of The 99 Most Essential Autumn Classics, released 14th October 2011

DAME EVELYN GLENNIE and the Singapore Symphony

BIS CD 1222

It is eighteen years since Evelyn premiered Thea Musgrave’s darkly evocative Journey through a Japanese Landscape, a concerto for marimba and wind orchestra, at the Cheltenham Festival with the Royal Northern College of Music Wind Orchestra, it is nearly ten years since the Swedish record company BIS issued a recording of concertos for percussion and Symphony Orchestra, played by Dame Evelyn and the Singapore Symphony, conducted by Lan Shui, and it is six months since the third movement, Autumn, was selected for the 99 most essential Autumn Classics. Click below to purchase an mp3 download of Autumn from Amazon for just 69 pence, a bargain. AMAZON AUTUMN CLASSICS

Click on ORIENTAL LANDSCAPES to buy the whole CD from Amazon at £10.97, including concerti for percussion and symphony orchestra by Chen Yi, Zhou Long and Alan Hovhaness.

The work was commissioned by the RNCM School of Wind & Percussion with funds from the Arts Council of Great Britain and a consortium of the BASBWE Trust, the Royal Academy of Music, the Guildhall School of Music & Drama, Birmingham Conservatoire and the University of Warwick, and was sketched during the summer of 1993 and composed in the early months of 1994. It was specially written for Evelyn Glennie, to whom it is dedicated, and who gave the world première at the Cheltenham Festival on 14th July 1994, with the RNCM Wind Orchestra, conducted by Timothy Reynish.

Dame Thea Musgrave wrote:

The four movements are based on a series of haiku which represent an emotional journey through the four seasons. The solo marimba introduces each one with a 'peal' on wind chimes - bamboo for spring, wood for summer, metal for autumn and glass for winter.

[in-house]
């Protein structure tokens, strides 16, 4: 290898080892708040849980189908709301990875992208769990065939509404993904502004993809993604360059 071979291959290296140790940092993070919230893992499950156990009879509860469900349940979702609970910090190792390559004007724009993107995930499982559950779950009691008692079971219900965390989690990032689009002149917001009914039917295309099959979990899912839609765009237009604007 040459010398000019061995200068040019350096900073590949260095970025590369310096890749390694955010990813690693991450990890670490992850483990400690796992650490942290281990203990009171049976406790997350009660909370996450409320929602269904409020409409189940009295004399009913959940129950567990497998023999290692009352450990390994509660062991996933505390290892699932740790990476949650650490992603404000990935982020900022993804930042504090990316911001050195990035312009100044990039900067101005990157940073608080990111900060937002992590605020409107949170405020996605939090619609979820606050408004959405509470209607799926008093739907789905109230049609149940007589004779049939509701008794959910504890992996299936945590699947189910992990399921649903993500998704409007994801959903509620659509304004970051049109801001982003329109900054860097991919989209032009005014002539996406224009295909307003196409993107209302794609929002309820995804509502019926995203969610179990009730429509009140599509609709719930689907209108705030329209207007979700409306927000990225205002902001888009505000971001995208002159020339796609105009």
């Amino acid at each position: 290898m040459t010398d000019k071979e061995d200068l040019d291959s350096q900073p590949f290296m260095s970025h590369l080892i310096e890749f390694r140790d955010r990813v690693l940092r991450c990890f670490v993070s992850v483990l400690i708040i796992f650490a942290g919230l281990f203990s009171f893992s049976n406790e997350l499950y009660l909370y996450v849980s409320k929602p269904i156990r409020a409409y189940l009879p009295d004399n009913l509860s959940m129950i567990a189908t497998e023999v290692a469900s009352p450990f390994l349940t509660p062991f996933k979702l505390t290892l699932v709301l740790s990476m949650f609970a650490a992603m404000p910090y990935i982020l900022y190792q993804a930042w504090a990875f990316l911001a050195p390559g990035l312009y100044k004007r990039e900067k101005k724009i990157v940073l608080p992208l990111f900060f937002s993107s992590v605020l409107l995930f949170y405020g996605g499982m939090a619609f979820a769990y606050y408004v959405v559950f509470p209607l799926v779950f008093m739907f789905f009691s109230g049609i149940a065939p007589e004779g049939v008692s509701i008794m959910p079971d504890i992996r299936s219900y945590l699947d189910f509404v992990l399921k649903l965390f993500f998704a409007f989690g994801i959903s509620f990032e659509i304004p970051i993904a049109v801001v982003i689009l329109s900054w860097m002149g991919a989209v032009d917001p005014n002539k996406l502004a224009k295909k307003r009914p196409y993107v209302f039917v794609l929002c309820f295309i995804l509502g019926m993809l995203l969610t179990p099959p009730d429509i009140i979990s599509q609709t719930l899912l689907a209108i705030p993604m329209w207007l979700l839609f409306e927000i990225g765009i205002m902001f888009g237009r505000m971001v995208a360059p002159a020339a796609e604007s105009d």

The three haiku chosen for each of the seasons provide a setting and an 'event'. Thus the gently undulating spring seas the background for the free, improvisatory character of the skylark (solo marimba). The summer grasses have buried the glorious dreams of ancient warriors (a march for brass instruments) and after a violent storm a distant memory of this march is heard on the solo marimba. An autumnal fog envelopes a colossal Buddha (solo for cor anglais, with slow-moving brass and hovering six-chords for marimba). The solo flute represents the lonely watcher who sounds "one gong after another". The cricket (wood blocks, temple blocks and slap strokes on the marimba, over an intoned A flat) is asked to 'act as grave keeper'. Glass wind chimes introduce the frozen winter landscape. Winds reintroduce the march theme, the 'lonely' flute returns, then sleet and snow (various drums all played with nylon brushes) build to a big storm. Out of the silence that follows, echoes of the first movement suggest the return of spring and so rebirth.

The Concerto is for wind ensemble with solo players, lasts a little over twenty four minutes, and is published by Novello/Music Sales